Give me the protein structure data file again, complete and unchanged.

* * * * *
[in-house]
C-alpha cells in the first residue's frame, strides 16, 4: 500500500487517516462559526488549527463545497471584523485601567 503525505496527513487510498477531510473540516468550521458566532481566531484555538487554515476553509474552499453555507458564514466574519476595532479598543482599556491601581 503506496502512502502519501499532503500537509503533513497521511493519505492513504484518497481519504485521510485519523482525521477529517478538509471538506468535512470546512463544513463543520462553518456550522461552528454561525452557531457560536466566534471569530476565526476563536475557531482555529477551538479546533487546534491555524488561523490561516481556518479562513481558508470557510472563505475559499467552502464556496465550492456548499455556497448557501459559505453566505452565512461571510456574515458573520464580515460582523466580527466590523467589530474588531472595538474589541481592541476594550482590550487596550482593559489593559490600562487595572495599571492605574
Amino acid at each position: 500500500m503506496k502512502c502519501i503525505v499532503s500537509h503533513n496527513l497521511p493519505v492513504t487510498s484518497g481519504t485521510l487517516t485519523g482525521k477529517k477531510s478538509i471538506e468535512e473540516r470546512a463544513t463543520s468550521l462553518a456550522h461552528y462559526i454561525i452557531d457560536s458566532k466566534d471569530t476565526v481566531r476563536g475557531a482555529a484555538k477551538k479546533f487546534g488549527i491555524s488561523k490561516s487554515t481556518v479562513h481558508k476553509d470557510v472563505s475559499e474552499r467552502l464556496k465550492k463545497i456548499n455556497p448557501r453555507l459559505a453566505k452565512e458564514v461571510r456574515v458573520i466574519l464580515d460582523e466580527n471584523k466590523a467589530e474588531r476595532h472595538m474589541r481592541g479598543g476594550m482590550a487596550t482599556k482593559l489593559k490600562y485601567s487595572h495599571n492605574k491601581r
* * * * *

[in-house]
C-alpha cells in the first residue's frame, strides 16, 4: 500500500487517516462559526488549527463545497471584523485601567 503525505496527513487510498477531510473540516468550521458566532481566531484555538487554515476553509474552499453555507458564514466574519476595532479598543482599556491601581 503506496502512502502519501499532503500537509503533513497521511493519505492513504484518497481519504485521510485519523482525521477529517478538509471538506468535512470546512463544513463543520462553518456550522461552528454561525452557531457560536466566534471569530476565526476563536475557531482555529477551538479546533487546534491555524488561523490561516481556518479562513481558508470557510472563505475559499467552502464556496465550492456548499455556497448557501459559505453566505452565512461571510456574515458573520464580515460582523466580527466590523467589530474588531472595538474589541481592541476594550482590550487596550482593559489593559490600562487595572495599571492605574
Amino acid at each position: 500500500m503506496k502512502c502519501i503525505v499532503s500537509h503533513n496527513l497521511p493519505v492513504t487510498s484518497g481519504t485521510l487517516t485519523g482525521k477529517k477531510s478538509i471538506e468535512e473540516r470546512a463544513t463543520s468550521l462553518a456550522h461552528y462559526i454561525i452557531d457560536s458566532k466566534d471569530t476565526v481566531r476563536g475557531a482555529a484555538k477551538k479546533f487546534g488549527i491555524s488561523k490561516s487554515t481556518v479562513h481558508k476553509d470557510v472563505s475559499e474552499r467552502l464556496k465550492k463545497i456548499n455556497p448557501r453555507l459559505a453566505k452565512e458564514v461571510r456574515v458573520i466574519l464580515d460582523e466580527n471584523k466590523a467589530e474588531r476595532h472595538m474589541r481592541g479598543g476594550m482590550a487596550t482599556k482593559l489593559k490600562y485601567s487595572h495599571n492605574k491601581r